Heart rate monitors were in the realm of science fiction not so very long ago. Researchers started checking heart rates around 1912 by using water buckets as counterweights in the first laboratory model. The first electronic heart rate monitoring tool, the electrocardiograph, was originally the size of a room. You would certainly not want to carry one of those around (if you could afford one).
Thankfully, we now have the personal heart rate monitor in a variety of models. It may not do everything the electrocardiograph in your doctor’s office does, but it very nicely meets the needs of people who want to accurately measure their heart rate and use that information to create their own individualized fitness programs. Today’s heart rate monitors are the size of a wristwatch and the price of a pair of good-quality athletic shoes.
As introduced earlier, a heart rate monitor provides biofeedback about the heart. It accurately reports the average number of times the heart contracts in one minute by picking up the electrical signals given off by the heart and then transmitting this information to the receiver.
The terms heart rate monitor and heart rate watch are synonymous. Most, but not all, monitors are watches. The monitor itself (the receiver) collects the output data transmitted from the transmitter and processes it through a computer chip to calculate a heart rate number. This number is updated every three to five seconds. When you turn on a heart rate monitor, ignore the first few readings that appear; the software inside the monitor needs several sample heart rate readings before it can accurately calculate a value. Likewise, if you quickly increase or decrease exercise intensity during training, the heart rate values displayed will always lag slightly behind your real-time heart rate.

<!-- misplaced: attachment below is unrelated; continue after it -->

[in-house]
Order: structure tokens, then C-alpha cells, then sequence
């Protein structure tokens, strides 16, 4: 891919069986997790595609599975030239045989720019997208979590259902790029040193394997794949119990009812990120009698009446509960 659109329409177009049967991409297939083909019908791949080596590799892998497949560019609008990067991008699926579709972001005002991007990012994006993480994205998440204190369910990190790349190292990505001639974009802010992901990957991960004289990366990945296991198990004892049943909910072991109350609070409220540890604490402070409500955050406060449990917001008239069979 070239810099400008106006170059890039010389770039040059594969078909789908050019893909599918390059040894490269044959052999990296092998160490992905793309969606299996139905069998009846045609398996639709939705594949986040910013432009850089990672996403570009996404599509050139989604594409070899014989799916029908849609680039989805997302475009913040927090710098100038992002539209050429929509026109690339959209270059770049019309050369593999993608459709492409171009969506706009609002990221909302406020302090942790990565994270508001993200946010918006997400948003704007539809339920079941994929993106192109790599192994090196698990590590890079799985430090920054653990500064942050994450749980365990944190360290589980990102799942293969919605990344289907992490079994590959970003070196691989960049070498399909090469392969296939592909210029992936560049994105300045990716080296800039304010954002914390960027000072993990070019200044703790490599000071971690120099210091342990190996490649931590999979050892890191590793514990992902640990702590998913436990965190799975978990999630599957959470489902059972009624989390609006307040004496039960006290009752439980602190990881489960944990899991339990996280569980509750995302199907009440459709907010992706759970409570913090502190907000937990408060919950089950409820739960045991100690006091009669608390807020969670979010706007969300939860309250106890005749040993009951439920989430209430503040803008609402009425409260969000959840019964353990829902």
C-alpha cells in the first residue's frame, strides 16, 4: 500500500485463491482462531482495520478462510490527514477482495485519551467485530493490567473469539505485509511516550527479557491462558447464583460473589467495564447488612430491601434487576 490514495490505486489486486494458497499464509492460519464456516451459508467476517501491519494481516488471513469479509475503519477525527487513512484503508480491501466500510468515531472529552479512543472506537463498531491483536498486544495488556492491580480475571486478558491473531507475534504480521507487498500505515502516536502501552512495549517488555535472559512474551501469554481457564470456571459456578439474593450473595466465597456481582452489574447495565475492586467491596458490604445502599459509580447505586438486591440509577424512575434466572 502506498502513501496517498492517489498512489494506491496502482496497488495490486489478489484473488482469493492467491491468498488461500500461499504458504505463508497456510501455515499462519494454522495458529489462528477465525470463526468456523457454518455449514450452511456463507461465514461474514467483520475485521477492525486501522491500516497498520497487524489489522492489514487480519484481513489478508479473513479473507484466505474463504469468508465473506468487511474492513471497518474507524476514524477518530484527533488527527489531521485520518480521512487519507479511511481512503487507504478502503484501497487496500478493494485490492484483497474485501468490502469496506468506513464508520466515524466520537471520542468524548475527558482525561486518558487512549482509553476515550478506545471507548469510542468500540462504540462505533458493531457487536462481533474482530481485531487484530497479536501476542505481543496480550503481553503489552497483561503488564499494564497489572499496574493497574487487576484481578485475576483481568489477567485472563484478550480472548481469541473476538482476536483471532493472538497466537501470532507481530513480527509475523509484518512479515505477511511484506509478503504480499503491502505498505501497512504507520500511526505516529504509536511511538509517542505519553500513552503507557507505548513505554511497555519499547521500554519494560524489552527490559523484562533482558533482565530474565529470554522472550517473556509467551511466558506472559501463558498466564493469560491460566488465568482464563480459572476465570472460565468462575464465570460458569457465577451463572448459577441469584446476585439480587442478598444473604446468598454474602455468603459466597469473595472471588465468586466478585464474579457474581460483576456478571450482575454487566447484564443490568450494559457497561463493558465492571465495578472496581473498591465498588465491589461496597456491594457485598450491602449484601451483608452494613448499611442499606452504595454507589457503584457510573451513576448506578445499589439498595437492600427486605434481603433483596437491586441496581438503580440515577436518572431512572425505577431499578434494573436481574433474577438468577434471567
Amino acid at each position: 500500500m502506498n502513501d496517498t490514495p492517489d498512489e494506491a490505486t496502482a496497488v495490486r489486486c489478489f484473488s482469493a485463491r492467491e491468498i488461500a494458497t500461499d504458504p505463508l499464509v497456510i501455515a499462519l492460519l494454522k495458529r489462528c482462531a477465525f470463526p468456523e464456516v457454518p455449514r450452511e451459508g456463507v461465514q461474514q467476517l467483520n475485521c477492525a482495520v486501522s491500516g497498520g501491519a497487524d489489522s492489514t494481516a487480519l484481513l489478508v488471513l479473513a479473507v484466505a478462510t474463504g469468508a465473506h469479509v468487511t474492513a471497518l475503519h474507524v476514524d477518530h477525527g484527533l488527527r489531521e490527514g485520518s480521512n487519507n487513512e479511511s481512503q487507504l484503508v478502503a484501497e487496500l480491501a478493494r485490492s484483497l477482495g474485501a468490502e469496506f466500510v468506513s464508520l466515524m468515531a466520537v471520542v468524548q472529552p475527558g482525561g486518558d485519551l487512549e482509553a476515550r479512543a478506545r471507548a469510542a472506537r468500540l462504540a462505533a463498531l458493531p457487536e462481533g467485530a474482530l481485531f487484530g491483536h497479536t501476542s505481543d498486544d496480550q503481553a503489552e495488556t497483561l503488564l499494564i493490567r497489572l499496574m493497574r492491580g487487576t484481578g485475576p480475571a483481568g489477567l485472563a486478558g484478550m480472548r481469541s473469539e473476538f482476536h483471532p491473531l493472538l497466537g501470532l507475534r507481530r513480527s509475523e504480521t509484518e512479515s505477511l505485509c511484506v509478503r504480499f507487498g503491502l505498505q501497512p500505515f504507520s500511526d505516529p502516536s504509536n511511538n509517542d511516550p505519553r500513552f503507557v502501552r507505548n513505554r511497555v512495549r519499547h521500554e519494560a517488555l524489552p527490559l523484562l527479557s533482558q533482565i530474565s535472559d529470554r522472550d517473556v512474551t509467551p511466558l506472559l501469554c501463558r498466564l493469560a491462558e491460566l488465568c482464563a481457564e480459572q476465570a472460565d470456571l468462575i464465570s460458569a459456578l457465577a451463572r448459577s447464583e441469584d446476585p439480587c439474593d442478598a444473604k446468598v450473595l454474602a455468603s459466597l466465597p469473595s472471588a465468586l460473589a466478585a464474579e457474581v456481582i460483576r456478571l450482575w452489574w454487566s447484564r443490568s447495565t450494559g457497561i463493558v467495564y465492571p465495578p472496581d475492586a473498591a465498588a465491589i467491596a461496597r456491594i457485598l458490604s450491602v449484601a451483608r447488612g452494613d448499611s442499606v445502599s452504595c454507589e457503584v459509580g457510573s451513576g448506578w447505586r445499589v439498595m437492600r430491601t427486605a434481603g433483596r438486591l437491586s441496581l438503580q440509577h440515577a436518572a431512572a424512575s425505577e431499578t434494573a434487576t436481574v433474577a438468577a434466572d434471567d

There are three components to most analog or digital wrist heart rate monitors: an elastic chest strap, a transmitter, and a receiver, or wrist monitor. Some wrist models have only two pieces because the chest strap and transmitter are combined. Projection monitors also have only two parts, the elastic chest strap and the transmitter.
- Chest strap. This adjustable elastic belt is worn snugly around the chest, usually just below the nipple line. Attached to the elastic chest strap is the transmitter unit.
- Transmitter. The transmitter attaches to or is part of the chest strap. The transmitter picks up the electrical signal, translates it into data, and sends the data to the wrist monitor via an electromagnetic field, similar to a radio wave.
- Wrist monitor. The wrist monitor (receiver) looks like a wristwatch and functions as the receiver of the transmitter’s signals. Different wrist monitors give different displays, but the basic information is the same: they display heart rate in beats per minute (bpm) (see figure 1.1).
- Projection receiver. Sometimes referred to as a team system, this style of receiver collects individual data streams from multiple transmitter belts consecutively and sends them to a computer that displays all heart rates on a screen on the wall. The pod is connected to the PC via a USB cable.